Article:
How they determine a country's surface area?

Do they take the country as flat or they calculate the terrain (mountains, etc.)

2 Answers

  • 11 months ago

    "flat" like with a map on the larger scale.  On the property scale, the sides are typically "true" distances (straight line measurements between two points without regard to whether the line is truly horizontal or slightly out of plane) so may take into some account the impact of elevation change (if the change is constant across the length of the line).  The country area is often put together (calculated) by summing up the areas of many regions, and regions are often the result of totaling the declared surface areas of towns or whatever, which can themselves be a total of the sum of all property measurements, but are not always.  So, they do not try to account for vertical effects on true area, but some of the data do that, and some do not (not everywhere on earth has been surveyed properly).  It depends a lot on what you use for base figures.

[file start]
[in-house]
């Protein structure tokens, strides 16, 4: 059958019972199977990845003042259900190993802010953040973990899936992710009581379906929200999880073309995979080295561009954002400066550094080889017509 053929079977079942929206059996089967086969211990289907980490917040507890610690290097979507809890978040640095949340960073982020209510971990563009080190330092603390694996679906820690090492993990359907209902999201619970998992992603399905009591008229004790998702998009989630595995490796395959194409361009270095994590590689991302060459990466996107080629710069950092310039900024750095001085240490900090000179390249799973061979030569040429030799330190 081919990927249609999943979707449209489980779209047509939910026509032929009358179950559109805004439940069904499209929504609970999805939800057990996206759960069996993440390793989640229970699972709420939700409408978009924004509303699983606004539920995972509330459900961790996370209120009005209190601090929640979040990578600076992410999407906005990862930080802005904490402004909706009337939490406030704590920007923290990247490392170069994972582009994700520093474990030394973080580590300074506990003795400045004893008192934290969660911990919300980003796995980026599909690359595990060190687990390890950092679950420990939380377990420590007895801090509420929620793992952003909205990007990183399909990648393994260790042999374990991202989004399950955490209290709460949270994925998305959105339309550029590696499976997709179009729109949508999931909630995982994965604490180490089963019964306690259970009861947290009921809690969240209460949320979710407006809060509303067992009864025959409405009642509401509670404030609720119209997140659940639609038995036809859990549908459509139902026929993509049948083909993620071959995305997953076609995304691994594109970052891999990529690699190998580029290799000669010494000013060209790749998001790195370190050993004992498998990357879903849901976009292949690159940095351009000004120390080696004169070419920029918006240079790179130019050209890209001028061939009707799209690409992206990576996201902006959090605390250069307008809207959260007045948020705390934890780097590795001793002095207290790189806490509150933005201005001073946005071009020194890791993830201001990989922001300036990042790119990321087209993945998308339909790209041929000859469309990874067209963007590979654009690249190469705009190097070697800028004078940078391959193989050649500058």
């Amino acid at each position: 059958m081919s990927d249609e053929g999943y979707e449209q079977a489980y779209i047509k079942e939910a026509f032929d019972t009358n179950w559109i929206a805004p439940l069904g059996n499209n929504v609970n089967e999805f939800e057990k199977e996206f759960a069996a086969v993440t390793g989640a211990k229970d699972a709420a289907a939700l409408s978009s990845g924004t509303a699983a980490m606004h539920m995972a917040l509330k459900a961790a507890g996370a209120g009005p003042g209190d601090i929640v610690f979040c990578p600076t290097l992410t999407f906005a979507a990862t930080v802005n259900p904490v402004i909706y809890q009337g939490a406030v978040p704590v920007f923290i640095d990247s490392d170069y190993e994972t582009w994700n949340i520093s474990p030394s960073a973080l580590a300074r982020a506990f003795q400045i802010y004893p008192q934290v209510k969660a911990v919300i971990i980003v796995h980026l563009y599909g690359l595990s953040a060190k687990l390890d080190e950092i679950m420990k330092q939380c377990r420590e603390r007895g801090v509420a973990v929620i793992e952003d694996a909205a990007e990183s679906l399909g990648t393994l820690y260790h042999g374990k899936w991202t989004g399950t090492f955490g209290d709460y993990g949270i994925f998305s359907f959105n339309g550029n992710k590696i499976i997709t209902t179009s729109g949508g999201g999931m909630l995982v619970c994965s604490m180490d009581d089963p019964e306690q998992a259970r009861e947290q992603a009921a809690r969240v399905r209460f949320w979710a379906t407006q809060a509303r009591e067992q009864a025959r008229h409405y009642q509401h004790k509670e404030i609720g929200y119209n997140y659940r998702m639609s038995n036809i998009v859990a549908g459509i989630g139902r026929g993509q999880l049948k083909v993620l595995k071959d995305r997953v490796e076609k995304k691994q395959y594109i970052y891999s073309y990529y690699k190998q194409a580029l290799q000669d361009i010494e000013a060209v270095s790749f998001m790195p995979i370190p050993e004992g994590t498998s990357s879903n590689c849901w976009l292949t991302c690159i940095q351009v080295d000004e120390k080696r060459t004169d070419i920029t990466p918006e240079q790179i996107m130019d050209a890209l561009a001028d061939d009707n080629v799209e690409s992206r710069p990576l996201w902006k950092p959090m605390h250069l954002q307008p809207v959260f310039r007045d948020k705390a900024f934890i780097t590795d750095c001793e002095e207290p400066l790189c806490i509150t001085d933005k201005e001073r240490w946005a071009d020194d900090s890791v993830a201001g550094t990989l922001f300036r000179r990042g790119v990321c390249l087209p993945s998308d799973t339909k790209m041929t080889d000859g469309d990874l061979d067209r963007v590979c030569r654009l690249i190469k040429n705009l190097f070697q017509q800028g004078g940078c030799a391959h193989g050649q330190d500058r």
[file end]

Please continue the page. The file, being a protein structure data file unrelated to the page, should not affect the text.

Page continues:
Typically, the area values are a ballpark estimate anyway and not intended to be precise at the level that worrying about vertical distance impacts would require.  You are talking about effects that are down at the decimal percent (third to fifth significant digit details) so already lost in the lack of precision of the given number.  Most areas are only stated to 2 or 3 significant digits.  Any claims to be more precise are not valid.  They were not calculated using true measurements at the required level of precision to get there.  Especially when there are irregular coastlines involved.

  • 11 months ago

    I've never seen a country's area listed as "surface area", which is pretty difficult to measure. Do you measure every gully? how about the cities, do you measure the surface of every buildings?

    Usual number is just "area" which assumes it is flat. 

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